Day 15: The Dark Ages

edinburgh_castle_on_the_day_of_the_make_poverty_history_march_-_geograph.org.uk_-_25474

The Dark Ages was written in response to two events – the Make Poverty History march in Edinburgh on 2 July, 2005, when 200,000 people formed a human chain around the city in an attempt to persuade G8 leaders to cancel debts owed by the world’s poorest countries, and the London suicide bombings five days later. I remember the march as a hopeful, joyful experience – one of those rare days when, as the song puts it, ‘it feels like the earth could be moved if we all shoved hard’. And I remember how the horror of the bombings punctured that optimism.

This emotional response is one I questioned even at the time. On any day of the week, a horrifying event and a hopeful event are happening in the world simultaneously, and one shouldn’t negate the power of the other. But somehow the London bombings felt like a slap across the face of the march. In Edinburgh (among numerous other cities) hundreds of thousands of people had stood up to the leaders of the world’s most powerful governments and told them that the way they were treating the world’s least powerful people was unacceptable and had to change, and they actually seemed to be listening. Five days later, hundreds of ordinary British people were attacked indiscriminately on the grounds that they were “directly responsible” for the British government’s actions, purely because they lived here. You could have taken part in the G8 protest or the march against the Iraq war two years earlier, you could have gone on countless other demonstrations or spent your whole life campaigning against governments you didn’t vote for, and you’d still be a target. The 52 dead included people from Afghanistan, France, Ghana, Grenada, India, Iran, Israel, Italy, Kenya, Mauritius, New Zealand, Nigeria, Romania, Sri Lanka, and Turkey, which just made the whole thing even more absurd and cruel.

I kept thinking about my three-year-old daughter, my only child at the time, and wondering what sort of world she was growing up in and how she might cope. She was, obviously, far too young to understand what was going on, so The Dark Ages imagines her as a young woman, alternating, like I was, between hope and despair at the state of the world and an individual’s power to do anything significant about it. It pictures her on a similar march, feeling suspicious of protesters’ motives, concluding that “they just came here for the pop songs, they just came to feel less scared, and to feel someone else will take care of the problem”. And then it hopes that she’ll overcome that cynicism, because if she doesn’t then “the dark ages will really have got her”. It ends on an optimistic note: “She will learn to feel less hopeless at the lack of maps or torches. We gave it our best and i know that she’ll make us proud.”

The line “they just came here for the pop songs” was a reference to the Live 8 concert that happened the same day as the march. I remember feeling quite conflicted about this, thinking that while the Live 8 spectacle with its celebrity attendees was probably helping get the march more attention, it was also overshadowing and perhaps even cheapening it.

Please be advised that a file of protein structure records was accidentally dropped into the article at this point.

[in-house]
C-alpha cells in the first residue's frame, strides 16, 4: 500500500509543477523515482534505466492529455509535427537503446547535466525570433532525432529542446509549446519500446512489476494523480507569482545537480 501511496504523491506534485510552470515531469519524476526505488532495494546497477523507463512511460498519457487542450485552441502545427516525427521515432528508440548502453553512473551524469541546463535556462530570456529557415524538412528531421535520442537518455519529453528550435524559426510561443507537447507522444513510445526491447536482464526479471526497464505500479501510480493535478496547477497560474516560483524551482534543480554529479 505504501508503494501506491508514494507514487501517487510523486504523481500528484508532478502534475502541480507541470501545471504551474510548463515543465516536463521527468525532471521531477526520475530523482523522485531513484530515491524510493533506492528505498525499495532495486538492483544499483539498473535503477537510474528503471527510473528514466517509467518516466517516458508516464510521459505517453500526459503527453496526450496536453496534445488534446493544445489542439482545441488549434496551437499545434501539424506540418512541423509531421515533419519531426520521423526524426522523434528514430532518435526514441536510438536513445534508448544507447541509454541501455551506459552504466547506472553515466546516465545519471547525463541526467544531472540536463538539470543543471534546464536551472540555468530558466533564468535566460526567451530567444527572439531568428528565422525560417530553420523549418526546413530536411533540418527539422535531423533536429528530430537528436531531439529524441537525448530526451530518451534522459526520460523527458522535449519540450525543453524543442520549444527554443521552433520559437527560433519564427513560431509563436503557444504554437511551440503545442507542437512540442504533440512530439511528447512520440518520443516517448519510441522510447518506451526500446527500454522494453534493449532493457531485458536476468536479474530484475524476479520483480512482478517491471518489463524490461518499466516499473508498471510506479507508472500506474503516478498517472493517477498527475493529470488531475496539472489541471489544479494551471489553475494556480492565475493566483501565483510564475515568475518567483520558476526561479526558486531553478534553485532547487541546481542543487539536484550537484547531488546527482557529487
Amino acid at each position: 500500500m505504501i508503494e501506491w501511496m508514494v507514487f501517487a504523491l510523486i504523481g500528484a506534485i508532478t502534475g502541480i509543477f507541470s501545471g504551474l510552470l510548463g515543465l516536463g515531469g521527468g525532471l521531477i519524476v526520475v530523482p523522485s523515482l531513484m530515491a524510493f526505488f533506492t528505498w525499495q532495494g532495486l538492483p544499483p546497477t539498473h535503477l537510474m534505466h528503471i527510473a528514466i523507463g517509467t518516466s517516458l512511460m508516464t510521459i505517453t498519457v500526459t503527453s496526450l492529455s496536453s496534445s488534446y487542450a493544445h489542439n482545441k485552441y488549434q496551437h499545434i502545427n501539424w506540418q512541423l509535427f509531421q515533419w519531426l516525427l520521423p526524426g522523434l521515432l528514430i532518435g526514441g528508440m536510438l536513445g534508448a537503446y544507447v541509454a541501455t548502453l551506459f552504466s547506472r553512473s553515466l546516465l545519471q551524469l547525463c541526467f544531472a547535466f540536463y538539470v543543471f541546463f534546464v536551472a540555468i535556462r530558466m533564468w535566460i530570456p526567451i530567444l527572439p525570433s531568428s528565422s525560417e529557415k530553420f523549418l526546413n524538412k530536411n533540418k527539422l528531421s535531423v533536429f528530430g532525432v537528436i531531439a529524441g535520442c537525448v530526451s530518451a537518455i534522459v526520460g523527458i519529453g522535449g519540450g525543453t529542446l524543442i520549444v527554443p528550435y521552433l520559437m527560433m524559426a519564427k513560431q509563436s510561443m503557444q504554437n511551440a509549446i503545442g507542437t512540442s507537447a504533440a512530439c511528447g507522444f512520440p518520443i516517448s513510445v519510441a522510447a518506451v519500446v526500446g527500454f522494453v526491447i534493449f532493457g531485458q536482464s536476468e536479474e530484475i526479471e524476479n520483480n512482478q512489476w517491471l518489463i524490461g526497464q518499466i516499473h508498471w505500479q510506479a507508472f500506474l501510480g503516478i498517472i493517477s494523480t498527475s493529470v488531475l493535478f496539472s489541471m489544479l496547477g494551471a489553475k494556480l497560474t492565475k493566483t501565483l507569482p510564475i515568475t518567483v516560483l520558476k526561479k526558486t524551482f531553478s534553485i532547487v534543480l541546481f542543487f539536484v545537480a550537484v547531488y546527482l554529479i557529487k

I was also questioning my own motives for attending demonstrations. The last big one I’d been on was the one against the Iraq war in February 2003, which took place in 600 cities and was later described as ‘the largest protest event in human history’. I’d actually forgotten it was that big. Three million people attended the march in Rome alone, itself the biggest anti-war rally in history. I went to the one in Glasgow; there is a photo somewhere of my one-year-old child on my shoulders outside the SECC where the Labour Party, then in power, were in conference. Soon afterwards the USA, with the UK’s support, invaded Iraq anyway. It’s often been suggested that this had a profound effect on a lot of people’s political views – if elected politicians could just ignore a protest on that scale, what was the point in trying to persuade them of anything?

For my part, one result was that I went to the Make Poverty History march with no great expectations. Mostly it was an excuse to spend the day in the park with some friends; it obviously helped that it was July, and sunny. As it turns out, there has apparently been at least some progress on quite a lot of what was asked for that day – in a 2015 article to mark ten years since the protest, the executive director of One argued that eliminating extreme poverty worldwide was now an achievable goal. “Nobody now says it cannot be done,” he wrote. “The question is whether we will choose to do it.” (That second sentence is the crucial one, of course – stopping global warming would also be achievable if only we chose the necessary steps.)

I still think The Dark Ages is one of the best songs I’ve written (unusually for a Swimmer One song, it started out as a piano song by me that Hamish gradually built up into something much more layered). It’s not a protest song or a political song (not that I have anything against those), but I think it’s a good example of songwriting as social history, recalling a historical event from an ordinary person’s perspective in the way that folk songs often do. Obsessive Pet Shop Boys fan that I am, I often find myself judging my own songs based on whether they tick a particular Pet Shop Boys box. The Dark Ages is probably the closest I’ve got to making something like Suburbia or King’s Cross, both documents of life in Thatcher’s Britain.

It also has a pretty great four-part harmony at the end of the middle eight.

 

 

 

 

 

 

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